Seeking the light


The abstract expressionist painter Fernand Leduc passed away in Montréal on January 28, 2014. His death was a great loss for the artistic community.

From this early book illuminations up to his recent microchromatic works, Leduc never stopped seeking the light. He once said that, as an artist, he stood in the Impressionist tradition as a “painter of light”.

Born in Viauville in 1916, he entered the École des beaux-arts in 1938. After graduation in 1943, he sought to break free entirely from the conformism and academicism of the era. He was one of the Automatists in their early years; and in 1948, he signed the famous Refus global manifesto, a profound break with the traditions of Québec art and society. He moved to France, and exhibited his work at the Salon des Surindépendants (1947) and the Salon de Mai (1952).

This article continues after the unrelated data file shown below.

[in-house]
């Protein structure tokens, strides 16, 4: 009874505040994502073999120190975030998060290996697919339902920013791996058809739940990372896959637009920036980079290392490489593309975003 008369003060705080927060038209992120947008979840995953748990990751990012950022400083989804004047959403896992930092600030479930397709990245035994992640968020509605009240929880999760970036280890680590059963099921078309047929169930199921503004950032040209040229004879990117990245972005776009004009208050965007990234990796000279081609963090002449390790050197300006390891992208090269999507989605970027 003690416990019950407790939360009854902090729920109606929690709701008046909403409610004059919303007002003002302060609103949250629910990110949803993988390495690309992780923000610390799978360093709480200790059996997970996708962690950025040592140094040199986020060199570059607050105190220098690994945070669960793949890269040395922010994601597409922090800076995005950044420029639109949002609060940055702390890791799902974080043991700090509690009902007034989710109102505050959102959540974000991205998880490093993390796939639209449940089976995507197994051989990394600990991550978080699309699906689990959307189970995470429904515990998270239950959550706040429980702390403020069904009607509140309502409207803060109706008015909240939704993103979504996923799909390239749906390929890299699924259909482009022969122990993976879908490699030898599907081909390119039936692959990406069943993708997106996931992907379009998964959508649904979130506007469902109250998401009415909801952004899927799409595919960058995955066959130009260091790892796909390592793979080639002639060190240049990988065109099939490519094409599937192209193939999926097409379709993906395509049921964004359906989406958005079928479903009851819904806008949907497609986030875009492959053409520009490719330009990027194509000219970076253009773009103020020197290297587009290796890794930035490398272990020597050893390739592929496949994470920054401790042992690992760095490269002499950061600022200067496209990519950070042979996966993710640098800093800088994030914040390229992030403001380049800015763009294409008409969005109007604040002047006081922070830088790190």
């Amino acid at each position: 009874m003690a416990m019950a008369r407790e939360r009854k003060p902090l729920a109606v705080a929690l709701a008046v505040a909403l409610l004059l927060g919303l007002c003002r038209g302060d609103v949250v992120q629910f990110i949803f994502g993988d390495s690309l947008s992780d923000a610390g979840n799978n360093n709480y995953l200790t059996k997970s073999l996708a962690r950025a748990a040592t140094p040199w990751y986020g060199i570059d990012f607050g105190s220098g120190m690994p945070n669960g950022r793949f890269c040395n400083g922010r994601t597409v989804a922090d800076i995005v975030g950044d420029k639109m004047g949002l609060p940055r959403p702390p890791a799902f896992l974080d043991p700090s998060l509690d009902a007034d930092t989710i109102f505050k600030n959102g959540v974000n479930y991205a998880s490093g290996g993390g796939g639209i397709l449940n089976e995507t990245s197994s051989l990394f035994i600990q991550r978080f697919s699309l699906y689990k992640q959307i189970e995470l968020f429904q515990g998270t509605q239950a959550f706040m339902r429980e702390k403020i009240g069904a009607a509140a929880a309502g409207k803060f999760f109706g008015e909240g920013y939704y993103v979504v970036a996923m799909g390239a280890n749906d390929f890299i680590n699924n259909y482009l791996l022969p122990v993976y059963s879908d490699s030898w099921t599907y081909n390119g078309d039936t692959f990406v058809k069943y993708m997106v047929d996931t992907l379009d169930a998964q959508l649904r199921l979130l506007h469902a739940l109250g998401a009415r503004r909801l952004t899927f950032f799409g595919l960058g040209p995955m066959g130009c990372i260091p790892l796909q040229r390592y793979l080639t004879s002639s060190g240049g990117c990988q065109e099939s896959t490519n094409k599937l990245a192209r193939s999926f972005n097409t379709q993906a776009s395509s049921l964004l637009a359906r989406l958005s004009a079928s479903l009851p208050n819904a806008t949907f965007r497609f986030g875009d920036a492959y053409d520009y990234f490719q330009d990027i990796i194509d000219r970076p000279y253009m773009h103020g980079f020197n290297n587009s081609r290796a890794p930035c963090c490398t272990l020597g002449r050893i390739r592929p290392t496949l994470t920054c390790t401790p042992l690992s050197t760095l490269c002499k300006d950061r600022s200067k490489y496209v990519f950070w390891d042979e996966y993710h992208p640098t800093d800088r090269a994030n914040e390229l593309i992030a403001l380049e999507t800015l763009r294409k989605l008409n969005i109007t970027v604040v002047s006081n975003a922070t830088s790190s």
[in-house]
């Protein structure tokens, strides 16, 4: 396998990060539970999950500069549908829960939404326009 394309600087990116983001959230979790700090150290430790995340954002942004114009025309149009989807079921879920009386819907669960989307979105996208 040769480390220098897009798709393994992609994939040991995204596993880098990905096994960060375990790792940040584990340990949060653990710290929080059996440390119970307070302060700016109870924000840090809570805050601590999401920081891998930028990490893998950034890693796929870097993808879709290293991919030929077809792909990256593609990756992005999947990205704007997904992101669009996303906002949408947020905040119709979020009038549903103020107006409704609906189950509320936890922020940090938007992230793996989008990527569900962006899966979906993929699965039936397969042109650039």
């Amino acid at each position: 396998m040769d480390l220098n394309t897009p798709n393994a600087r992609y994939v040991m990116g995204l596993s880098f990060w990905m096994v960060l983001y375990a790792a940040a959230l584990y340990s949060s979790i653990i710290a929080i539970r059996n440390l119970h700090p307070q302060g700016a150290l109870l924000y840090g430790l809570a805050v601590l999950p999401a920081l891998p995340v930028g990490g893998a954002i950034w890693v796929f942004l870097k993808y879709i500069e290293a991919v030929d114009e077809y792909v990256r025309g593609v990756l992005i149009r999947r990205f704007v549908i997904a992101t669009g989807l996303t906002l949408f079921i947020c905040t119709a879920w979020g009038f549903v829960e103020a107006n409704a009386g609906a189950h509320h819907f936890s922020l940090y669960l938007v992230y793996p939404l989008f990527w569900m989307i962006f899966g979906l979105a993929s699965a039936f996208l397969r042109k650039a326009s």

Founding president of the Association des artistes non-figuratifs de Montréal, he moved gradually towards abstraction, towards the qualities of total light. Many exhibitions devoted to his work were held in North America and Europe. A pioneer of Canadian contemporary and avant-garde art, he won several prestigious awards over his lifetime, including the Prix Paul-Émile Borduas in 1988, the highest distinction awarded by the Government of Québec for visual arts.

Fernand Leduc demonstrated for future generations the path of inner beauty and the highest level of artistic excellence.